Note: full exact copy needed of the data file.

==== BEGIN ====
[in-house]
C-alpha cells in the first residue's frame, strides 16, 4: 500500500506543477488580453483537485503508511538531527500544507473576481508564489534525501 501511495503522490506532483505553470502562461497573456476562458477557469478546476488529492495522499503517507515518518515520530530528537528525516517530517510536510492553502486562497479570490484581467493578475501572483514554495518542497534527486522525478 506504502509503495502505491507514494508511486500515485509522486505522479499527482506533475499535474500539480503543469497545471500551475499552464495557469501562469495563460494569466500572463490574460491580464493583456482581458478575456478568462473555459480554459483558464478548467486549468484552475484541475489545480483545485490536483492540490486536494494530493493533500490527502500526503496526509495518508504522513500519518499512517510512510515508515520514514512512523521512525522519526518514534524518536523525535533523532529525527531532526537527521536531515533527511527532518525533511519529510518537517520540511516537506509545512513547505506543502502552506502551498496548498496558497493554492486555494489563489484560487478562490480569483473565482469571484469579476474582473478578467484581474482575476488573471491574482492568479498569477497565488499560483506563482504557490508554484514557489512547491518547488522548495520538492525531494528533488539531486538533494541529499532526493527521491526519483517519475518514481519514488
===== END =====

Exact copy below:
[in-house]
C-alpha cells in the first residue's frame, strides 16, 4: 500500500506543477488580453483537485503508511538531527500544507473576481508564489534525501 501511495503522490506532483505553470502562461497573456476562458477557469478546476488529492495522499503517507515518518515520530530528537528525516517530517510536510492553502486562497479570490484581467493578475501572483514554495518542497534527486522525478 506504502509503495502505491507514494508511486500515485509522486505522479499527482506533475499535474500539480503543469497545471500551475499552464495557469501562469495563460494569466500572463490574460491580464493583456482581458478575456478568462473555459480554459483558464478548467486549468484552475484541475489545480483545485490536483492540490486536494494530493493533500490527502500526503496526509495518508504522513500519518499512517510512510515508515520514514512512523521512525522519526518514534524518536523525535533523532529525527531532526537527521536531515533527511527532518525533511519529510518537517520540511516537506509545512513547505506543502502552506502551498496548498496558497493554492486555494489563489484560487478562490480569483473565482469571484469579476474582473478578467484581474482575476488573471491574482492568479498569477497565488499560483506563482504557490508554484514557489512547491518547488522548495520538492525531494528533488539531486538533494541529499532526493527521491526519483517519475518514481519514488